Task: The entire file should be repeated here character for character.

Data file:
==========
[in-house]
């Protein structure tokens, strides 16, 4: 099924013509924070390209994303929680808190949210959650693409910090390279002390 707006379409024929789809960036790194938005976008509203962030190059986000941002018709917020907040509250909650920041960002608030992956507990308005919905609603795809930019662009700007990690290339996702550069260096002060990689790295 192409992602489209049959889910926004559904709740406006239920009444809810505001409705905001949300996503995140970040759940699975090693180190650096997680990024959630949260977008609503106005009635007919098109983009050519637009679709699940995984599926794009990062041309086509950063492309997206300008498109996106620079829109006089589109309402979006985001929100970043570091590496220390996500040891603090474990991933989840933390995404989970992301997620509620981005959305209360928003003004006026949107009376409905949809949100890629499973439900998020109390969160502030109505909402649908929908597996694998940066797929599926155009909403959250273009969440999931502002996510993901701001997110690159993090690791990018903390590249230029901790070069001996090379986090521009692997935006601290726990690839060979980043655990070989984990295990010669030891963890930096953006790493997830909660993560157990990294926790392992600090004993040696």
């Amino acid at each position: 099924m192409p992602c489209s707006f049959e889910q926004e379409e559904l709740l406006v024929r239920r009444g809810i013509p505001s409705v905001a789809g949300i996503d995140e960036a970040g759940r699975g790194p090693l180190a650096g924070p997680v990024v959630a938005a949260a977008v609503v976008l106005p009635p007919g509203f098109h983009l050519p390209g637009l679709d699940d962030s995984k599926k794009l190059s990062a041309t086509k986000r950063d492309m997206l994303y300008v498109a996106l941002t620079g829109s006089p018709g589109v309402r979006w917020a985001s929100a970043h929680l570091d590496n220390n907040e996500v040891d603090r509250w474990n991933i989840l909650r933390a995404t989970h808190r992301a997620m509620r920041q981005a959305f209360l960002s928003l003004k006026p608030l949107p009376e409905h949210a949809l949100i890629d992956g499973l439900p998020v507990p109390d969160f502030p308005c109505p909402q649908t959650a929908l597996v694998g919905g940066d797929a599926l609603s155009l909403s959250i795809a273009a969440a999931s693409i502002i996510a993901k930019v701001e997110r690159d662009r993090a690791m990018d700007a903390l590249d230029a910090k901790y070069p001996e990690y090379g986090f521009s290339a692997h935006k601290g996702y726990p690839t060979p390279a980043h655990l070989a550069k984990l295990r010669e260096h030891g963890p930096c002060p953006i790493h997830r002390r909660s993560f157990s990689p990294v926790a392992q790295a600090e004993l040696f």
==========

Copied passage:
[in-house]
């Protein structure tokens, strides 16, 4: 099924013509924070390209994303929680808190949210959650693409910090390279002390 707006379409024929789809960036790194938005976008509203962030190059986000941002018709917020907040509250909650920041960002608030992956507990308005919905609603795809930019662009700007990690290339996702550069260096002060990689790295 192409992602489209049959889910926004559904709740406006239920009444809810505001409705905001949300996503995140970040759940699975090693180190650096997680990024959630949260977008609503106005009635007919098109983009050519637009679709699940995984599926794009990062041309086509950063492309997206300008498109996106620079829109006089589109309402979006985001929100970043570091590496220390996500040891603090474990991933989840933390995404989970992301997620509620981005959305209360928003003004006026949107009376409905949809949100890629499973439900998020109390969160502030109505909402649908929908597996694998940066797929599926155009909403959250273009969440999931502002996510993901701001997110690159993090690791990018903390590249230029901790070069001996090379986090521009692997935006601290726990690839060979980043655990070989984990295990010669030891963890930096953006790493997830909660993560157990990294926790392992600090004993040696």
């Amino acid at each position: 099924m192409p992602c489209s707006f049959e889910q926004e379409e559904l709740l406006v024929r239920r009444g809810i013509p505001s409705v905001a789809g949300i996503d995140e960036a970040g759940r699975g790194p090693l180190a650096g924070p997680v990024v959630a938005a949260a977008v609503v976008l106005p009635p007919g509203f098109h983009l050519p390209g637009l679709d699940d962030s995984k599926k794009l190059s990062a041309t086509k986000r950063d492309m997206l994303y300008v498109a996106l941002t620079g829109s006089p018709g589109v309402r979006w917020a985001s929100a970043h929680l570091d590496n220390n907040e996500v040891d603090r509250w474990n991933i989840l909650r933390a995404t989970h808190r992301a997620m509620r920041q981005a959305f209360l960002s928003l003004k006026p608030l949107p009376e409905h949210a949809l949100i890629d992956g499973l439900p998020v507990p109390d969160f502030p308005c109505p909402q649908t959650a929908l597996v694998g919905g940066d797929a599926l609603s155009l909403s959250i795809a273009a969440a999931s693409i502002i996510a993901k930019v701001e997110r690159d662009r993090a690791m990018d700007a903390l590249d230029a910090k901790y070069p001996e990690y090379g986090f521009s290339a692997h935006k601290g996702y726990p690839t060979p390279a980043h655990l070989a550069k984990l295990r010669e260096h030891g963890p930096c002060p953006i790493h997830r002390r909660s993560f157990s990689p990294v926790a392992q790295a600090e004993l040696f």